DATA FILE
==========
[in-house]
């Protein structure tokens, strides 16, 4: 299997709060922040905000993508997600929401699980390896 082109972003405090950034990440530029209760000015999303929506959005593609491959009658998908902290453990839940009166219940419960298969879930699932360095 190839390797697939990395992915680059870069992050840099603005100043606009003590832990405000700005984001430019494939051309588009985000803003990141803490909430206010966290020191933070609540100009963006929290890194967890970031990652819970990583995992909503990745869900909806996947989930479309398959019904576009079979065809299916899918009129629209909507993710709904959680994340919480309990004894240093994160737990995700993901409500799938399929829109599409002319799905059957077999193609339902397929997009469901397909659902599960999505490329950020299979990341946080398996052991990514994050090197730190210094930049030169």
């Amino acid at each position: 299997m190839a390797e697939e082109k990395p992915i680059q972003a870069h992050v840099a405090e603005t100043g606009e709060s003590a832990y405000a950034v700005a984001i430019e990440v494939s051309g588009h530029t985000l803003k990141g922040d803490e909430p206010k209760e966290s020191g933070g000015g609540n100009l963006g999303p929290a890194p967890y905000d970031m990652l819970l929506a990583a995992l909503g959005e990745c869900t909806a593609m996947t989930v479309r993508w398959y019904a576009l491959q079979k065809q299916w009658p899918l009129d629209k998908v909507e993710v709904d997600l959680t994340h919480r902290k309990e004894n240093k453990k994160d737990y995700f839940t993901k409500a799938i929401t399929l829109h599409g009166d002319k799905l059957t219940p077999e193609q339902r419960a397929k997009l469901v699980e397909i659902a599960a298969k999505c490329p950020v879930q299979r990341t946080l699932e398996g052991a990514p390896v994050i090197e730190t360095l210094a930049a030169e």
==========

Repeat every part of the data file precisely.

[in-house]
């Protein structure tokens, strides 16, 4: 299997709060922040905000993508997600929401699980390896 082109972003405090950034990440530029209760000015999303929506959005593609491959009658998908902290453990839940009166219940419960298969879930699932360095 190839390797697939990395992915680059870069992050840099603005100043606009003590832990405000700005984001430019494939051309588009985000803003990141803490909430206010966290020191933070609540100009963006929290890194967890970031990652819970990583995992909503990745869900909806996947989930479309398959019904576009079979065809299916899918009129629209909507993710709904959680994340919480309990004894240093994160737990995700993901409500799938399929829109599409002319799905059957077999193609339902397929997009469901397909659902599960999505490329950020299979990341946080398996052991990514994050090197730190210094930049030169």
């Amino acid at each position: 299997m190839a390797e697939e082109k990395p992915i680059q972003a870069h992050v840099a405090e603005t100043g606009e709060s003590a832990y405000a950034v700005a984001i430019e990440v494939s051309g588009h530029t985000l803003k990141g922040d803490e909430p206010k209760e966290s020191g933070g000015g609540n100009l963006g999303p929290a890194p967890y905000d970031m990652l819970l929506a990583a995992l909503g959005e990745c869900t909806a593609m996947t989930v479309r993508w398959y019904a576009l491959q079979k065809q299916w009658p899918l009129d629209k998908v909507e993710v709904d997600l959680t994340h919480r902290k309990e004894n240093k453990k994160d737990y995700f839940t993901k409500a799938i929401t399929l829109h599409g009166d002319k799905l059957t219940p077999e193609q339902r419960a397929k997009l469901v699980e397909i659902a599960a298969k999505c490329p950020v879930q299979r990341t946080l699932e398996g052991a990514p390896v994050i090197e730190t360095l210094a930049a030169e």